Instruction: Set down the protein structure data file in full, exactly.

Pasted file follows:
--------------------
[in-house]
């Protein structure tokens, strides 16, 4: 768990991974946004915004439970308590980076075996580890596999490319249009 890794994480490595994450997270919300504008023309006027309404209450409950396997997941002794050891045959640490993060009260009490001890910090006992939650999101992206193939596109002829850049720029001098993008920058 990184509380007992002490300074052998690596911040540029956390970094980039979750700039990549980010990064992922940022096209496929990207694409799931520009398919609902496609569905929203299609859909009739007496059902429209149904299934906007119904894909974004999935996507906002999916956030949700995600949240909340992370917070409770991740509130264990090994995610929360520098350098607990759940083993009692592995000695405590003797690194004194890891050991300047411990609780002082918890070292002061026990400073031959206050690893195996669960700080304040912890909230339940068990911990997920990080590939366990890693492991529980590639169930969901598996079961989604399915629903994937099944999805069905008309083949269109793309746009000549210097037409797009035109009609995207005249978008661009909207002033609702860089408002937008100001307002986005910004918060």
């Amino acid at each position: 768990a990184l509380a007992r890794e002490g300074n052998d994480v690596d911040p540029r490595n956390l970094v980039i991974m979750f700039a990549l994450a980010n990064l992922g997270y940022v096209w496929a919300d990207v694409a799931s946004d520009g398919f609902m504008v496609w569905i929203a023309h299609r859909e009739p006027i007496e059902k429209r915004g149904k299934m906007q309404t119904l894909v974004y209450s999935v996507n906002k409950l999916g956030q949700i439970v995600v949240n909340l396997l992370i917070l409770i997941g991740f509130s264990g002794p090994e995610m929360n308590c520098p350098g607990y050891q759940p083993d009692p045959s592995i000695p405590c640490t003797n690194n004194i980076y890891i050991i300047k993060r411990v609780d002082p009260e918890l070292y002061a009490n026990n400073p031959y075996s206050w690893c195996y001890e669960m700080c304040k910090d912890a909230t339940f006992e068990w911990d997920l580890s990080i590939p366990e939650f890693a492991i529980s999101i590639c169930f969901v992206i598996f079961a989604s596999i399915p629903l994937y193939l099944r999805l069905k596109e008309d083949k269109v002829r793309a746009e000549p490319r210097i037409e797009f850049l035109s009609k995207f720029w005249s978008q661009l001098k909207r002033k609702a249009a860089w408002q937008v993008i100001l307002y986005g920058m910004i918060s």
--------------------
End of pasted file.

[in-house]
């Protein structure tokens, strides 16, 4: 768990991974946004915004439970308590980076075996580890596999490319249009 890794994480490595994450997270919300504008023309006027309404209450409950396997997941002794050891045959640490993060009260009490001890910090006992939650999101992206193939596109002829850049720029001098993008920058 990184509380007992002490300074052998690596911040540029956390970094980039979750700039990549980010990064992922940022096209496929990207694409799931520009398919609902496609569905929203299609859909009739007496059902429209149904299934906007119904894909974004999935996507906002999916956030949700995600949240909340992370917070409770991740509130264990090994995610929360520098350098607990759940083993009692592995000695405590003797690194004194890891050991300047411990609780002082918890070292002061026990400073031959206050690893195996669960700080304040912890909230339940068990911990997920990080590939366990890693492991529980590639169930969901598996079961989604399915629903994937099944999805069905008309083949269109793309746009000549210097037409797009035109009609995207005249978008661009909207002033609702860089408002937008100001307002986005910004918060």
């Amino acid at each position: 768990a990184l509380a007992r890794e002490g300074n052998d994480v690596d911040p540029r490595n956390l970094v980039i991974m979750f700039a990549l994450a980010n990064l992922g997270y940022v096209w496929a919300d990207v694409a799931s946004d520009g398919f609902m504008v496609w569905i929203a023309h299609r859909e009739p006027i007496e059902k429209r915004g149904k299934m906007q309404t119904l894909v974004y209450s999935v996507n906002k409950l999916g956030q949700i439970v995600v949240n909340l396997l992370i917070l409770i997941g991740f509130s264990g002794p090994e995610m929360n308590c520098p350098g607990y050891q759940p083993d009692p045959s592995i000695p405590c640490t003797n690194n004194i980076y890891i050991i300047k993060r411990v609780d002082p009260e918890l070292y002061a009490n026990n400073p031959y075996s206050w690893c195996y001890e669960m700080c304040k910090d912890a909230t339940f006992e068990w911990d997920l580890s990080i590939p366990e939650f890693a492991i529980s999101i590639c169930f969901v992206i598996f079961a989604s596999i399915p629903l994937y193939l099944r999805l069905k596109e008309d083949k269109v002829r793309a746009e000549p490319r210097i037409e797009f850049l035109s009609k995207f720029w005249s978008q661009l001098k909207r002033k609702a249009a860089w408002q937008v993008i100001l307002y986005g920058m910004i918060s």